As he prepared to return home from the United Nations climate summit, Gov. Jerry Brown appeared in a Paris lecture hall on Wednesday night, warning of nuclear threats and terrorism and suggesting similarities between the test of climate change and other “horrors that might unfold.”
In a sprawling speech and onstage discussion lasting more than two hours, Brown said work among states and countries on measures to reduce greenhouse gas emissions was forming a habit that could be used to address terrorism and nuclear proliferation.
His remarks, at Paris’ elite Ecole Normale Superieure university, came a month after the terrorist attacks in Paris and a week after the rampage at a social services center in San Bernardino that left 14 people dead.
“We have to be able to imagine the horrors that might unfold, and then be able to take steps to prevent it, delay it, minimize it,” Brown said. “Through this Paris conference, my hope is that these conversations about a horror, which is the radical disruption of the climate, that can pass over into a confrontation, a focusing, a facing of this other great threat, the nuclear danger.”
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We have to be able to imagine the horrors that might unfold.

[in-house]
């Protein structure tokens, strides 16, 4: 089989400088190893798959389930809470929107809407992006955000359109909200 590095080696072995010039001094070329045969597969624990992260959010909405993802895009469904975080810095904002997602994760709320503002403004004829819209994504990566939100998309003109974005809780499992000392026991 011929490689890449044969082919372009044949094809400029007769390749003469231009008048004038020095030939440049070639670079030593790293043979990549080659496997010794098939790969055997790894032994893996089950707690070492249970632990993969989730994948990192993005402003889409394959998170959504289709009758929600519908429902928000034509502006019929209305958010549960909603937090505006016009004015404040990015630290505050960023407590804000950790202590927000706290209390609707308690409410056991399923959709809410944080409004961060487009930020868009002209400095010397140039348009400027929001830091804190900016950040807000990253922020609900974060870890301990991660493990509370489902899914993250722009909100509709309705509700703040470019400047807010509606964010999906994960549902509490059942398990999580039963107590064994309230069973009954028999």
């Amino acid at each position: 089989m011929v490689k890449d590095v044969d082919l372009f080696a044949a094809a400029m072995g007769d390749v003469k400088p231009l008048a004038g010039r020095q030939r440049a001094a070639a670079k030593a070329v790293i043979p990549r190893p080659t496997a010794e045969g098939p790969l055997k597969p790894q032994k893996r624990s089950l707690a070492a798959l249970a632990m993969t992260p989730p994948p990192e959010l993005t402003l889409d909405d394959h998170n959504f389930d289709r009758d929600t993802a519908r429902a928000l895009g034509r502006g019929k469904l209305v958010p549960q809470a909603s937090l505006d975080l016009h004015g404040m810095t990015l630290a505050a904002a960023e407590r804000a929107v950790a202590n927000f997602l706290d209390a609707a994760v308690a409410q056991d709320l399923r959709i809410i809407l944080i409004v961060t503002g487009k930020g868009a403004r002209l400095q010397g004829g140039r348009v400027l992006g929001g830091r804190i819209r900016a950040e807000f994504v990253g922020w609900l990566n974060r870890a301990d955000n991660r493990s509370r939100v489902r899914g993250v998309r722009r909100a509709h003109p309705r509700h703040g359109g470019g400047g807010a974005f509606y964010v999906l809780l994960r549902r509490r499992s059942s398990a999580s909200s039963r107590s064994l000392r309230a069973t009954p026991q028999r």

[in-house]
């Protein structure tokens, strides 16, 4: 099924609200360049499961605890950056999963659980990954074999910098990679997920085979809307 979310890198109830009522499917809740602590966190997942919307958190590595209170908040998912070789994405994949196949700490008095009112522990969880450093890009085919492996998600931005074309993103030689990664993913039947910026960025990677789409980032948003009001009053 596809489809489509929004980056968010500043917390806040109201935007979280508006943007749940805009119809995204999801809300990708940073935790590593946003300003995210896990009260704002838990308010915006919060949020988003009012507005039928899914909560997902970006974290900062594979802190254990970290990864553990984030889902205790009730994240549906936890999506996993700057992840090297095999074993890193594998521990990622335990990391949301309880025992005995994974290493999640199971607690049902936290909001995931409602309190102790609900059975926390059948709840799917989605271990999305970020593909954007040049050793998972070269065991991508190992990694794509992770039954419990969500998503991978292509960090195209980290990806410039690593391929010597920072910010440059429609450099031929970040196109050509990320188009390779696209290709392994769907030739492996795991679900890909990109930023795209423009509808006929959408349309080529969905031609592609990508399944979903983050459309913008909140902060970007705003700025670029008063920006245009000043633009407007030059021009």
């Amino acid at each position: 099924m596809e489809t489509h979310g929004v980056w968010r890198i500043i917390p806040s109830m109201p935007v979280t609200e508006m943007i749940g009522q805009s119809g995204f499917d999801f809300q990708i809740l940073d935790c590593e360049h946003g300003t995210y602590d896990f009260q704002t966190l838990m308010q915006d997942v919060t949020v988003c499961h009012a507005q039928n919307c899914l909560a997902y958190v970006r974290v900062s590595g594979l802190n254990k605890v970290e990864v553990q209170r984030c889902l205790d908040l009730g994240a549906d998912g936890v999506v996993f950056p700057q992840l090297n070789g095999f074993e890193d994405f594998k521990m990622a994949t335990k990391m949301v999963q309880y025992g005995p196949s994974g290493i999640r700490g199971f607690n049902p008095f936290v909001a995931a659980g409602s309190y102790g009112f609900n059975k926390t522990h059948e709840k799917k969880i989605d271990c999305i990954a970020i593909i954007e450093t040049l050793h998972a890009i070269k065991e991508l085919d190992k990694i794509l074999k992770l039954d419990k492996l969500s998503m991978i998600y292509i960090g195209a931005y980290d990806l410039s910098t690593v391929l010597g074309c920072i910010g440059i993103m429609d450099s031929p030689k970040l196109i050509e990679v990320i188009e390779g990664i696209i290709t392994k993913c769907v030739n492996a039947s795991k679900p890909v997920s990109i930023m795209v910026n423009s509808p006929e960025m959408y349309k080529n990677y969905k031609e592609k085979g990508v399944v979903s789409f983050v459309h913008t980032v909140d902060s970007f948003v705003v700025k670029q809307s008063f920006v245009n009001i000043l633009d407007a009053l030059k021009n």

Gov. Jerry Brown
He said he was concerned not only about whether the United States and Russia could “contain themselves and not start a nuclear war,” but also Pakistan and India and the possibility of terrorists obtaining a nuclear weapon.
“Terrorism killing people is a horror. But terrorists getting nuclear material is even a greater horror. And there are literally hundreds of sites with nuclear materials of one kind or another sitting around, with various degrees of containment or security.”
Brown was joined onstage by the French philosopher Jean-Pierre Dupuy and the economist Daniel Cohen. About 200 students and faculty members filled the hall.
The meeting outside Paris at which world leaders are negotiating a new climate pact remains unsettled. But the mood around the summit is generally positive, and Brown predicted it would result in a “real commitment.”
He called climate change an “existential” threat, as he has before, but said “the reality of that threat is eliciting … responses that were unimaginable even a year ago.”
He said, “I’m optimistic, with some reservation.”